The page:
What is the big deal about MTHFR genetic mutation?

MTHFR seems to be popular topic of discussion in the health field right now, and it is one of the main drives of methylation, and makes methylfolate. Methylation is important in helping to maintain the integrity of the myelin, and a healthy nervous system. The way methylation affects our DNA is extremely important. MTHFR is an enzyme necessary for an important metabolic process called methylation. In the process of converting folate and folic acid into a form the body can use. The MTHFR gene produces this enzyme, but a genetic mutation can inhibit its function.

Common signs of poor methylation include fatigue, from low cellular energy output, obesity, infertility, and recurrent miscarriage. There is some research linking poor methylation to autoimmunity. Also, with methylation being an important role in the nervous system you may see signs of anxiety, depression, sleep disturbance and even some of the more severe neuropsychiatric disorders.

The two most problematic mutations that can occur are C677T and A1298C, which represent the placement of the mutation on the gene. The most common forms of MTHFR mutation involve numerous combinations of these genes being passed on from each parent:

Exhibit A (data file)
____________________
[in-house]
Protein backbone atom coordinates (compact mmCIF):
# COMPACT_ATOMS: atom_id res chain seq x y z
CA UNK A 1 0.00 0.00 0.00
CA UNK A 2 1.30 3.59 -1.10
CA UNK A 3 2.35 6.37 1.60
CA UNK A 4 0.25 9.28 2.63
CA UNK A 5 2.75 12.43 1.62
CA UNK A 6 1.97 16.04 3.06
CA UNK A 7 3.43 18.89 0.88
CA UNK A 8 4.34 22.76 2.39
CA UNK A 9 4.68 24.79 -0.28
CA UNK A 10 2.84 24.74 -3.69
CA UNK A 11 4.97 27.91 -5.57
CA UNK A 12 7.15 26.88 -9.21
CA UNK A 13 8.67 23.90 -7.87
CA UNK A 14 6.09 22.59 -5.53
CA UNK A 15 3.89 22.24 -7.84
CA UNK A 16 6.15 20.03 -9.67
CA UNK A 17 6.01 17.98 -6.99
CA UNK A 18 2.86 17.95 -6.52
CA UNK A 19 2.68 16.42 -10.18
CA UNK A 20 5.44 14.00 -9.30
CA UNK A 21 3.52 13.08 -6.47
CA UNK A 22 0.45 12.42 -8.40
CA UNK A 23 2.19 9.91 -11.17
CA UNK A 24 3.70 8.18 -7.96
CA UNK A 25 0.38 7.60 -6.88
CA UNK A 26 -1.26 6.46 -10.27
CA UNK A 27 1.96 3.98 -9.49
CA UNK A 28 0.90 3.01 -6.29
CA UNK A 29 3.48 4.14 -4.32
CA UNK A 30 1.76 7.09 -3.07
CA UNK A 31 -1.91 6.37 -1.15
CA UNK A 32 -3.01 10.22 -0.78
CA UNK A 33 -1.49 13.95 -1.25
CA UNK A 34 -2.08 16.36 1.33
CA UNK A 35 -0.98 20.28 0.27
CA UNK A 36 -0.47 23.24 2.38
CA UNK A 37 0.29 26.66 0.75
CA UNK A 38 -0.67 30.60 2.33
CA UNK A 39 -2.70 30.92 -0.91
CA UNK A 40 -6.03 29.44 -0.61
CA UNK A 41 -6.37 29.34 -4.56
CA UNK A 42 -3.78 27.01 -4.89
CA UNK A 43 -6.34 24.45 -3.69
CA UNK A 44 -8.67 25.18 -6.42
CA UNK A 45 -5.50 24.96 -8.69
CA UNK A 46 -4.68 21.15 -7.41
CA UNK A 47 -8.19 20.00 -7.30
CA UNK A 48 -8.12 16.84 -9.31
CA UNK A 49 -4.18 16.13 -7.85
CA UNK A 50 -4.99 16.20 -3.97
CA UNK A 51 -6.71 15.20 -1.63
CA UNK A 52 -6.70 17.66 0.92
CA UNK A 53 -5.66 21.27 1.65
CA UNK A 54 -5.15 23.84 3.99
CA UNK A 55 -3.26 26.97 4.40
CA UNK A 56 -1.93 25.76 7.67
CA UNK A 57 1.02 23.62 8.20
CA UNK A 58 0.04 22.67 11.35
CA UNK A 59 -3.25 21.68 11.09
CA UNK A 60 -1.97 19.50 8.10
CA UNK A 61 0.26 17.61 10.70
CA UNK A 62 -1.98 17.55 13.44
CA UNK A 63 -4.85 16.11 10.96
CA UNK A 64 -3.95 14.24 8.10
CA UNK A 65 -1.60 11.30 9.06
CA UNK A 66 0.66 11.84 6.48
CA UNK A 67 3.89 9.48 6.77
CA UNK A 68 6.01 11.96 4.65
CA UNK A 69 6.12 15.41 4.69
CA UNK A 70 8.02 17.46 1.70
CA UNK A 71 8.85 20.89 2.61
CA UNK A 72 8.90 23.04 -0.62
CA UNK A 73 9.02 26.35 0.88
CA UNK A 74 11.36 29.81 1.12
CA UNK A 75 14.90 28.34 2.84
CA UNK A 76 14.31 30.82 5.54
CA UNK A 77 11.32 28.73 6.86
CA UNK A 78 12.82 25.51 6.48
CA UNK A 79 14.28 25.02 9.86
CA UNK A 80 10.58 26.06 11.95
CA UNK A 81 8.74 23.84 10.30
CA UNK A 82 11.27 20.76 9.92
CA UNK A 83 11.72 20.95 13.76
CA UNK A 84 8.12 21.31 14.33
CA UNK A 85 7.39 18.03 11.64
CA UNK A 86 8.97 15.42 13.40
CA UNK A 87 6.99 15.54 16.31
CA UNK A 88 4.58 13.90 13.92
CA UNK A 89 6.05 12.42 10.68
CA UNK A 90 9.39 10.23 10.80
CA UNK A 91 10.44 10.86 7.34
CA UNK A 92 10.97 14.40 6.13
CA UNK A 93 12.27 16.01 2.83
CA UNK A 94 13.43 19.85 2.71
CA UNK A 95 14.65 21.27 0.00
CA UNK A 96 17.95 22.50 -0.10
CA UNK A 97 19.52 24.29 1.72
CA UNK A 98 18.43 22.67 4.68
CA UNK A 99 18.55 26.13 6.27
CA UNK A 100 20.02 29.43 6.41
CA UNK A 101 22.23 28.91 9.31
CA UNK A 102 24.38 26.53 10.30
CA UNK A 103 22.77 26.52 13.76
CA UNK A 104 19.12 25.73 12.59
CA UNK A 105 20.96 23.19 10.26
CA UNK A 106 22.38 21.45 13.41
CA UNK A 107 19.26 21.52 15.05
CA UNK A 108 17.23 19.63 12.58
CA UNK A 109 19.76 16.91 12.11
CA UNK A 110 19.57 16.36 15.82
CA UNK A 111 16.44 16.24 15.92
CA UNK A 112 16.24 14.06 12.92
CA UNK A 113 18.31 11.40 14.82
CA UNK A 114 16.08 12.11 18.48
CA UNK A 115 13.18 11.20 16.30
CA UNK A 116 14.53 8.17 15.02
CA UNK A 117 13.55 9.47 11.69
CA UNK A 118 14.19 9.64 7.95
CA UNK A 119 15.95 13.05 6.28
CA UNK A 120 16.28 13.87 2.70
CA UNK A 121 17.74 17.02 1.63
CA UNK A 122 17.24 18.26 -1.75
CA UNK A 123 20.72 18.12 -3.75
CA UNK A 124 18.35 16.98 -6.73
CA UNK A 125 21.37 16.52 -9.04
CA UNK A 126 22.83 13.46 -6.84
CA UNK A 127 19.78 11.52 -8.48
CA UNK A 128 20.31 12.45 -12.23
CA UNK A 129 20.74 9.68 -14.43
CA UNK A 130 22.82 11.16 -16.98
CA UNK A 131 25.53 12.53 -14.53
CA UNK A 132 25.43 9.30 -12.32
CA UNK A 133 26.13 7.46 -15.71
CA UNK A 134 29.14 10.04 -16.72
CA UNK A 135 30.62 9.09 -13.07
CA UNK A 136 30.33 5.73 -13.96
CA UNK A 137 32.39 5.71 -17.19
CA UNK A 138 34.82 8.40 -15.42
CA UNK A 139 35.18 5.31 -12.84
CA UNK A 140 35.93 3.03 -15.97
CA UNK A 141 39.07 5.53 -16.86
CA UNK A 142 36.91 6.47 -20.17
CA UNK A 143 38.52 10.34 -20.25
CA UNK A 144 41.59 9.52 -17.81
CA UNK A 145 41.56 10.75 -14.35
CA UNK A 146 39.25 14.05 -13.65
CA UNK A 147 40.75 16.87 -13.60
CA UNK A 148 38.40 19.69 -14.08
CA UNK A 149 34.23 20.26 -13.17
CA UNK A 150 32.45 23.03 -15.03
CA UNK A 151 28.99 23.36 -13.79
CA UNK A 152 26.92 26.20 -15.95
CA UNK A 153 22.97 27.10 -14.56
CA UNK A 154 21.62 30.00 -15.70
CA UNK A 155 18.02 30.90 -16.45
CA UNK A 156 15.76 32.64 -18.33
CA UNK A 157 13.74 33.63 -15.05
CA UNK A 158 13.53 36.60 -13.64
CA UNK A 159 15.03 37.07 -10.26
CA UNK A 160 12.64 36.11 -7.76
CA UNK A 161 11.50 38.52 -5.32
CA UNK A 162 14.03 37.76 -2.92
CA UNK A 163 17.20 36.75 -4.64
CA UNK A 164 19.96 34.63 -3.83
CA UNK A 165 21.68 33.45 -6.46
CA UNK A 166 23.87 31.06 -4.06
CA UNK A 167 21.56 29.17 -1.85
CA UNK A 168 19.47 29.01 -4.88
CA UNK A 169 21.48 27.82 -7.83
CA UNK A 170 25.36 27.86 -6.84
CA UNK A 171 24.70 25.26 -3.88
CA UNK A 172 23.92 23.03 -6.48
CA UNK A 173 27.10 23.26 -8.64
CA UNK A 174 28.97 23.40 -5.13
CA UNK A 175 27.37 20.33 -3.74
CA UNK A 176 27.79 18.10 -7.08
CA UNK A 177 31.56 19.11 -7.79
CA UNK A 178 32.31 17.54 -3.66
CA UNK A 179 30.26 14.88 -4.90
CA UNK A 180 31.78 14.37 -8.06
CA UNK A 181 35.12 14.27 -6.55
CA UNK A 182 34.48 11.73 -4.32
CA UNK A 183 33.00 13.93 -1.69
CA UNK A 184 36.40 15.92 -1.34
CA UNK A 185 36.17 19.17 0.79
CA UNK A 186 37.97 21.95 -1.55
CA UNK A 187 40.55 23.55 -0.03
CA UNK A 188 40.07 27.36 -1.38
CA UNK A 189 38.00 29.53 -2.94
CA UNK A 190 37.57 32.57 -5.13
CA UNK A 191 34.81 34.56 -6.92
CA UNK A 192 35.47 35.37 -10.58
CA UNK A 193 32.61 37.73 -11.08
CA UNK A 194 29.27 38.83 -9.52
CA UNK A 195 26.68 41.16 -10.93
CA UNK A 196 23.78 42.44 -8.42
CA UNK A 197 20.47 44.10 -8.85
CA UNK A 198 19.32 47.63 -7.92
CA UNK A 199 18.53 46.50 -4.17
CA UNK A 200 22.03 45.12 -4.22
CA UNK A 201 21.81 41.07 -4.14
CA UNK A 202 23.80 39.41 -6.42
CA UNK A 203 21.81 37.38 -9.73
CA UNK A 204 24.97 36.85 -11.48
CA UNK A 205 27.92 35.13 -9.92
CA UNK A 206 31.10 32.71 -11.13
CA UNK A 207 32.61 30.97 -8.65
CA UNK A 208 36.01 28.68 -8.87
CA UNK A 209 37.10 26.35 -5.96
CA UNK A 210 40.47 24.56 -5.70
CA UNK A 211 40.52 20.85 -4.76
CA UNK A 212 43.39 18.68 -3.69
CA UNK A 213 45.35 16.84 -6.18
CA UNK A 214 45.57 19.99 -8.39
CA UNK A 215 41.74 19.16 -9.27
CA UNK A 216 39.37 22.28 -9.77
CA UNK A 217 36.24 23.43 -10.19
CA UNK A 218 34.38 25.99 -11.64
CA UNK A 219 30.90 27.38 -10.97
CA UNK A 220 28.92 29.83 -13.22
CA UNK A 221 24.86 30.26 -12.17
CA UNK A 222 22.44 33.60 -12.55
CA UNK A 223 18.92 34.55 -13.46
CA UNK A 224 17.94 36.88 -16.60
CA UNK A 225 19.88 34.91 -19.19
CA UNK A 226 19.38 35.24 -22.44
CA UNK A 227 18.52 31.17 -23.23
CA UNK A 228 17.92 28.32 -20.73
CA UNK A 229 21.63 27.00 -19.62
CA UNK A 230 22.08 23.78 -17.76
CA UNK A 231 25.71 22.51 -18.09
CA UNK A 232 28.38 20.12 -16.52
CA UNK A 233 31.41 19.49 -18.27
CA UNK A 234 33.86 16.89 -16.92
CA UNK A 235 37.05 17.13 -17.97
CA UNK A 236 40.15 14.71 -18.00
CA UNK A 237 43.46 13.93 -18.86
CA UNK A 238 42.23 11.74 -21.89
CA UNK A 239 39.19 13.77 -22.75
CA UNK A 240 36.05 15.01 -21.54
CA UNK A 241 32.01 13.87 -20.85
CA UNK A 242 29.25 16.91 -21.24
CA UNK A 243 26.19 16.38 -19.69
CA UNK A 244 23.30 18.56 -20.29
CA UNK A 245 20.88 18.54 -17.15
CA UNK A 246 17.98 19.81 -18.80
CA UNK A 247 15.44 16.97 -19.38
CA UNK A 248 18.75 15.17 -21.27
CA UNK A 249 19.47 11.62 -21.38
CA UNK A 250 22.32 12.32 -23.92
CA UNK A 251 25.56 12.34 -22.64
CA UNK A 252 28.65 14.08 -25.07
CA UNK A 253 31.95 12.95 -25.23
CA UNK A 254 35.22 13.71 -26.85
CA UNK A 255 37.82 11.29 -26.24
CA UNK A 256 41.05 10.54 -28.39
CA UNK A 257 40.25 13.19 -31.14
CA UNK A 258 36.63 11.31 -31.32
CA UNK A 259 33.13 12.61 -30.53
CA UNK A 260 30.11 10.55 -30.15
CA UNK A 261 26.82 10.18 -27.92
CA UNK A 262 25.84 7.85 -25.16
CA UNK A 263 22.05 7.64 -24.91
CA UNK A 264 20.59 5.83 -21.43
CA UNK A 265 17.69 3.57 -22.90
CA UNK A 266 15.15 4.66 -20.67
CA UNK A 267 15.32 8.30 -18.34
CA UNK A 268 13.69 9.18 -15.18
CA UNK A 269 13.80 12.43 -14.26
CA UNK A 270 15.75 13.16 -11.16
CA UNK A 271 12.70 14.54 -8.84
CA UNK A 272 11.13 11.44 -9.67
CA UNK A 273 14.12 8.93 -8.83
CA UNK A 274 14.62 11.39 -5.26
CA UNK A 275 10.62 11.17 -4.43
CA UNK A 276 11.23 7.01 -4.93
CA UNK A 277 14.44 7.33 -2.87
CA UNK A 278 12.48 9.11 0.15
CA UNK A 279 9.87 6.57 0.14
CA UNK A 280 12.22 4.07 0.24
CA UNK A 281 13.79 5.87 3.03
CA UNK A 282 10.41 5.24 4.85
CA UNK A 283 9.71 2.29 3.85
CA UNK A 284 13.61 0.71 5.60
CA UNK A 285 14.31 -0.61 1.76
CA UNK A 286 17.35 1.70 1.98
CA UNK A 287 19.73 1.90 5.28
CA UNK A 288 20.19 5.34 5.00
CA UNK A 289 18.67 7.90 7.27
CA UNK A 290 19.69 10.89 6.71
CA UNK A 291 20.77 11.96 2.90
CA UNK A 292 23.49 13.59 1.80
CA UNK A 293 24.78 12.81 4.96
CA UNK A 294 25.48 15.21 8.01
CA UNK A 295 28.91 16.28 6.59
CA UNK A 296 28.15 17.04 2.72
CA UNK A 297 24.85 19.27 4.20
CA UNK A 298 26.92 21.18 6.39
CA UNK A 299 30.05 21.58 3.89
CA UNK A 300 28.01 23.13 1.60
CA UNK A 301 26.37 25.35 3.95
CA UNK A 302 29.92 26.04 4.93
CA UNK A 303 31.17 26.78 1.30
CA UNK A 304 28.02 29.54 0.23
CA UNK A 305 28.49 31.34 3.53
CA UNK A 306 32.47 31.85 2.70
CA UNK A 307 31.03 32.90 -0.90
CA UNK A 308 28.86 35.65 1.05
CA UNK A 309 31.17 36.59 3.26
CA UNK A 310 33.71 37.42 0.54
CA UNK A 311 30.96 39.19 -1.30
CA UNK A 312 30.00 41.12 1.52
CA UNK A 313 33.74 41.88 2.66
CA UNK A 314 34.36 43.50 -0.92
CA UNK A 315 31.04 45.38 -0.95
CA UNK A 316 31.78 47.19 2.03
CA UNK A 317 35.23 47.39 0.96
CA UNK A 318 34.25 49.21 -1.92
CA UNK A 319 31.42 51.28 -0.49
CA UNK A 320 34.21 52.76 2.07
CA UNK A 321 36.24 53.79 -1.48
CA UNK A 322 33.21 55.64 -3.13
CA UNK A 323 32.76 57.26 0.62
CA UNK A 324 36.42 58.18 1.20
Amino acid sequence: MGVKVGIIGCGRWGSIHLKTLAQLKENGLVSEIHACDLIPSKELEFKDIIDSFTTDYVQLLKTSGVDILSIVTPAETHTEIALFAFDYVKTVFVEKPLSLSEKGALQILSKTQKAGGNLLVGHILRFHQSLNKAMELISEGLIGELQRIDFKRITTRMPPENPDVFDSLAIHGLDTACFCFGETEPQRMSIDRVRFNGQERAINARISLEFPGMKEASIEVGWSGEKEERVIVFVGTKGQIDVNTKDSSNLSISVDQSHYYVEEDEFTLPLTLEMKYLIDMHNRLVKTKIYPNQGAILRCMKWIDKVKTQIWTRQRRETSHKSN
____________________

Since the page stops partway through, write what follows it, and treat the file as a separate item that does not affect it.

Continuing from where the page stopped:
•   Homozygous: the same gene passed on from both parents

•    Heterozygous: one parent passed on the mutation, but the other parent passed on a normal gene

•   Compound Heterozygous: one parent passed on the mutation and the other passed on alternative combination of the gene mutation

•   Other more advanced and rare mutations

Here are some things you can do to manage the MTHFR genetic mutation:

•   Avoid taking folic acid blocking or depleting drugs, such as birth control pills or Methyltrexate

•   Avoid taking proton pump inhibitors

•   Have your homocysteine measured; which if elevated may indicate a problem with methylation or a deficiency of B12 or folate

•   Avoid eating processed foods, many of which have added synthetic folic acid

•   Get your daily intake of leafy greens, like spinach, kale, swiss chard or arugula, which are loaded with natural folate that your body can more easily process

•   Eat hormone-free, grass-fed beef, and eggs from free-range, non-GMO fed chickens

•   Avoid heavy metal exposure

•   Make sure you supplementing with essential nutrients, like methyl-B12, methyl-folate, fish oil, Vitamins C, D, E, and probiotics

•    Make time for gentle detox regimens several times per week.  These include infrared sauna, epsom salt baths, Torf Natural Moor Mud bath, and regular exercise


By: Charlene Hagner M.Ac., Dipl. O.M., L.Ac.